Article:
Palang Pracharath Party under fire for seminar venue
The coalition-leading Palang Pracharath Party (PPRP) has come under fire for organising a weekend seminar at a resort twice in trouble with the law for allegedly misusing land reserved for farming in Nakhon Ratchasima.
The seminar venue was the 88 Garmonte Resort in tambon Thai Sammakkhi of Wang Nam Khieo district. It is among the resorts facing prosecution by the Department of National Parks, Wildlife and Plant Conservation for being illegally built on forest land.
Some of the forest land in the district had been designated by the government as agricultural land to be allocated to landless farmers under the Sor Por Kor land reform programme. The area where 88 Garmonte is located reportedly falls under that designation.
The national parks department sent the Phaya Sua suppression squad to take legal action against the operators of the resort twice, first in 2012 and again in March 2017, after more forest land was allegedly encroached upon, according to Wichai Pornleesaengsuwan, director of the National Park Administration Office 1.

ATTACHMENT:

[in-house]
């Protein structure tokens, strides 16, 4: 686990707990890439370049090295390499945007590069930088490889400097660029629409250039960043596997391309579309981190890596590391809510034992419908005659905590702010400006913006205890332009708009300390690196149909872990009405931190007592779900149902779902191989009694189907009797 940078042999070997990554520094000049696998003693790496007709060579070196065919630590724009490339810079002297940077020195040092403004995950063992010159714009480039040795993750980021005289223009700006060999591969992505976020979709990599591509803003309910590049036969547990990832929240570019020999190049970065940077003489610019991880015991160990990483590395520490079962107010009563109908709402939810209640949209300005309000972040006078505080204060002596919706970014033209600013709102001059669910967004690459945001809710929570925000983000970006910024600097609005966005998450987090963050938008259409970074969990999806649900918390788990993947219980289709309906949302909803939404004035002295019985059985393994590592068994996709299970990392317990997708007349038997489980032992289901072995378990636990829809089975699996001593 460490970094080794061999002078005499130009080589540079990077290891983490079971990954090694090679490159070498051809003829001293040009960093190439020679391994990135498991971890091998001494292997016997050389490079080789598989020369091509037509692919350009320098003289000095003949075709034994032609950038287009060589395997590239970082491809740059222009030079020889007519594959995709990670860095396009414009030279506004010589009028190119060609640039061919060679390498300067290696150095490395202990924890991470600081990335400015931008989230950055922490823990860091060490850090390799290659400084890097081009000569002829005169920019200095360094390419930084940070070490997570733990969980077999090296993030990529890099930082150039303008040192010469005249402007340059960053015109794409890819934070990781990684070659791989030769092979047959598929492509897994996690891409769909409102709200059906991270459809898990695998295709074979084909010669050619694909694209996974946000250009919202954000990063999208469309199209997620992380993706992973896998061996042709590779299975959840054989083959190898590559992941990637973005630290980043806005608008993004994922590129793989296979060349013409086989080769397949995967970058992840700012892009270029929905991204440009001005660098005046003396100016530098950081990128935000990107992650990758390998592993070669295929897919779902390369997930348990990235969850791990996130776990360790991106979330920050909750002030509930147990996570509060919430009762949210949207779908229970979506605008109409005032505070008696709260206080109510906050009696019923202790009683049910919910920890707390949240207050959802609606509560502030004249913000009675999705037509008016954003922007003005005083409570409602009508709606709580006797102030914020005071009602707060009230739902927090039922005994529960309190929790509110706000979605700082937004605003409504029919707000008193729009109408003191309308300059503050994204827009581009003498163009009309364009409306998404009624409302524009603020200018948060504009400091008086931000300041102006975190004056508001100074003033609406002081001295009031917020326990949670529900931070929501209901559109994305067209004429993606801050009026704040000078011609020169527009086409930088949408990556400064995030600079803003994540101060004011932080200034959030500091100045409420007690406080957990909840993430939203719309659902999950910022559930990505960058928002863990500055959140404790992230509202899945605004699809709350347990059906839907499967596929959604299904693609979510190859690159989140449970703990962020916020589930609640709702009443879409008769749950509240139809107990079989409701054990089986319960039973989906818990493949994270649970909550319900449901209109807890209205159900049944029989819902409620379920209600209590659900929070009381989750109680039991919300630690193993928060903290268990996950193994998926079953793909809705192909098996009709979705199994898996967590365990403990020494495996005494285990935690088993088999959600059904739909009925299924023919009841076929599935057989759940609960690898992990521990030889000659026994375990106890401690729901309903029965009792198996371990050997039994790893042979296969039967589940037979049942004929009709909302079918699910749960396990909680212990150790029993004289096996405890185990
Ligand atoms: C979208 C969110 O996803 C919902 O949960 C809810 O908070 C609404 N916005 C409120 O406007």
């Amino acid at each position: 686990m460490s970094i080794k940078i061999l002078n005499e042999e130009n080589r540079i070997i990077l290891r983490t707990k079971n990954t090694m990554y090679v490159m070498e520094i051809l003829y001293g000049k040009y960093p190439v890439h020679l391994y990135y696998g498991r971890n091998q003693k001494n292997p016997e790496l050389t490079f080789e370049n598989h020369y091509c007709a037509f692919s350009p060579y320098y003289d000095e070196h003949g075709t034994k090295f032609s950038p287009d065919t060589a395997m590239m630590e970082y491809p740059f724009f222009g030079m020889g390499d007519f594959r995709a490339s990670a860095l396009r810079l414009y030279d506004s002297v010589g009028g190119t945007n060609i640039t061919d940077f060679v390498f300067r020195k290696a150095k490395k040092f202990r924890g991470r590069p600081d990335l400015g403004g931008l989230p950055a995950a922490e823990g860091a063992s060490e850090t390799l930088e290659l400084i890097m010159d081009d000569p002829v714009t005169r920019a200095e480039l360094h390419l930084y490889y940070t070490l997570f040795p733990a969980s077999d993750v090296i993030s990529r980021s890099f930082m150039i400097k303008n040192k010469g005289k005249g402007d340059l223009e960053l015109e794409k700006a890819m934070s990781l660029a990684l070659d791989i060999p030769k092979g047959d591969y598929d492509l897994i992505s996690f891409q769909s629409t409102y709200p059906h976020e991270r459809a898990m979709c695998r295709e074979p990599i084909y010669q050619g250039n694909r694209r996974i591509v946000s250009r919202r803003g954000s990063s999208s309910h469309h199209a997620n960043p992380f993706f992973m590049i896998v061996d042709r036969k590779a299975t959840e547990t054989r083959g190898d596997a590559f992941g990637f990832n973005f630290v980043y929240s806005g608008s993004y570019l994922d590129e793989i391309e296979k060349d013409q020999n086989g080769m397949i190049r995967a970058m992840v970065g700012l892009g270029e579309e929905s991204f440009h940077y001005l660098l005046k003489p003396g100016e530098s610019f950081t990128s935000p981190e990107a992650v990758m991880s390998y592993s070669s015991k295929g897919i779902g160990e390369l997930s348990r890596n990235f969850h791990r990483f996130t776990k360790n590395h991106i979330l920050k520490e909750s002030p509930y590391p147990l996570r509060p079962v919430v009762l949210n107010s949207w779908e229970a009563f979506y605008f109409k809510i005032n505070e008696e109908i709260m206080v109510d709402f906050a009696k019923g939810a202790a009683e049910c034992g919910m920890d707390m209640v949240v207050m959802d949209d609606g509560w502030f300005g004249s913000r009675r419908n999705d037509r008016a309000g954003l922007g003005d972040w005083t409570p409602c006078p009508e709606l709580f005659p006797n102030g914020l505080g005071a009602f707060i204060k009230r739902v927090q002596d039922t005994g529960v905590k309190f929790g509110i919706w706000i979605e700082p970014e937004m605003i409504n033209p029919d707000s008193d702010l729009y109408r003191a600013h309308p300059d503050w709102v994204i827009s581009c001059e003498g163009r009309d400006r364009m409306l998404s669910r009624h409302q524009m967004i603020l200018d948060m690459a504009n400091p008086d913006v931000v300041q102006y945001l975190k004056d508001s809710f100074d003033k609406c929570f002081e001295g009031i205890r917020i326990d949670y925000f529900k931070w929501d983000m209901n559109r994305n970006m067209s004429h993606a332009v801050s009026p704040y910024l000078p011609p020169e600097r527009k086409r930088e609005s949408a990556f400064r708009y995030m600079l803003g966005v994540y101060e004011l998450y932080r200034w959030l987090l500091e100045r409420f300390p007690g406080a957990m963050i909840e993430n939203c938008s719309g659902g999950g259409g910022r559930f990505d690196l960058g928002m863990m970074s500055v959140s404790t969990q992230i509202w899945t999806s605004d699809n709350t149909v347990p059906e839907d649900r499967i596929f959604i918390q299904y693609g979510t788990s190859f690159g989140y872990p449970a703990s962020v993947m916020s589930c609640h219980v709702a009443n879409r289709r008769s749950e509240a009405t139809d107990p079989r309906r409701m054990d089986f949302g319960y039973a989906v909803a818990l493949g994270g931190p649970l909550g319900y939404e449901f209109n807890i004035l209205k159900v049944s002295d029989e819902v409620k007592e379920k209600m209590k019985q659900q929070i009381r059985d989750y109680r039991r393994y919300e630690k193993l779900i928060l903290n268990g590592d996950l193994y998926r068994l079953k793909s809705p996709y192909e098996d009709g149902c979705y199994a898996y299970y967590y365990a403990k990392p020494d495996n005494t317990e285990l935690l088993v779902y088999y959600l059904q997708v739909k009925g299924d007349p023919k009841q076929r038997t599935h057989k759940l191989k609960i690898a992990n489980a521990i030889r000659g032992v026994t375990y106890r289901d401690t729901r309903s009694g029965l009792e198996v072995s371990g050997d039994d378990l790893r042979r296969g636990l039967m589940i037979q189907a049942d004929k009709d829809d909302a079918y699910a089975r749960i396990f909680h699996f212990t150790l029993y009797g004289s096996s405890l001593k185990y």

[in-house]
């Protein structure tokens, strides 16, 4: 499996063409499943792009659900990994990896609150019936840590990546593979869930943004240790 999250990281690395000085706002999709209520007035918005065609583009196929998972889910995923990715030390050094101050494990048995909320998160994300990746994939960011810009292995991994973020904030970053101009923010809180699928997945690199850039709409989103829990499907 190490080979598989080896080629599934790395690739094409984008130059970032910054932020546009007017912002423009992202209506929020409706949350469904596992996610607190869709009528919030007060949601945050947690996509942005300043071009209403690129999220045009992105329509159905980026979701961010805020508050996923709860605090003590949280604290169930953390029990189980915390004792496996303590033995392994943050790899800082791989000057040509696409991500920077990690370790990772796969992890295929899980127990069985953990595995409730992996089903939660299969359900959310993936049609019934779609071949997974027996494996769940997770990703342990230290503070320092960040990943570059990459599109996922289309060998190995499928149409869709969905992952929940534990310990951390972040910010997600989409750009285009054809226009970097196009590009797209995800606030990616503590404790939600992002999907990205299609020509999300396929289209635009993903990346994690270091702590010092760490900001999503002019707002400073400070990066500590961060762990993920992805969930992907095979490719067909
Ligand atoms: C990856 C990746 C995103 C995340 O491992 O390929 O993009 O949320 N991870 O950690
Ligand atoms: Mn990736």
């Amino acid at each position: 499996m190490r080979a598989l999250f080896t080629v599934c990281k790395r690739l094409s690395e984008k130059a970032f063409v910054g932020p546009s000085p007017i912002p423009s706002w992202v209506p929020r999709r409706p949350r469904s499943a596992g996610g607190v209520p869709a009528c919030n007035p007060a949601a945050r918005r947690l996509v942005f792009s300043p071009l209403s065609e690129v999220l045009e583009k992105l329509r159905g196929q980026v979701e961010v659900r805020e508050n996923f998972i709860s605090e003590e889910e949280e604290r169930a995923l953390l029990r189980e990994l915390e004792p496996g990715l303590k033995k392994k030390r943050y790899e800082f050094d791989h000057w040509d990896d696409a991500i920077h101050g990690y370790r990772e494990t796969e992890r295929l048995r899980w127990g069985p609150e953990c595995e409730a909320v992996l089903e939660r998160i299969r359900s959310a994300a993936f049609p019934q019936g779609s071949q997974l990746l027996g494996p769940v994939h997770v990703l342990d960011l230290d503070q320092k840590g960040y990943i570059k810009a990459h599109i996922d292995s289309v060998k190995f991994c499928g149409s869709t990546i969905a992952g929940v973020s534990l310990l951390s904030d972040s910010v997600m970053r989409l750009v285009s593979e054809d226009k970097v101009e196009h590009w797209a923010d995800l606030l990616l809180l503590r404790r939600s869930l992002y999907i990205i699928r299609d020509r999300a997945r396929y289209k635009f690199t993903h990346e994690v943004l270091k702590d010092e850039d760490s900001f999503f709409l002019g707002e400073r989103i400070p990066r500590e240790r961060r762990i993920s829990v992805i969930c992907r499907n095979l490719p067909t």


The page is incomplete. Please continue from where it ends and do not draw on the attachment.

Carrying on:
In the 2017 raid, the office said 18 buildings were encroaching on 34 rai of forest land in total.
However, the resort management petitioned the Supreme Administrative Court seeking an injunction to temporarily stop the authorities from dismantling the resort. The court has yet to make a decision.
Anusorn Iamsa-ard, spokesman for the opposition Pheu Thai Party, said it was disappointing that the party chose to have its meeting at a resort mired in serious legal problems.
On Monday, Virat Rattanaset, a PPRP-list MP, said the party held the seminar at the resort so its MPs could see the problem first-hand while they were there.
He insisted there could be a better use of the Sor Por Kor land, some of which could be developed into tourist attractions to generate income for the local economy.
He also admitted that he had been asked prior to the event by the PPRP leader whether organising the seminar at the resort would expose the party to criticism.
One of the problems with the Sor Por Kor land was that many areas were not clearly demarcated. Many residents had lived in areas before they were declared part of the national forest, leading to legal disputes, according to the MP.
"The PPRP is working to resolve land disputes between the people and the state," Mr Virat said.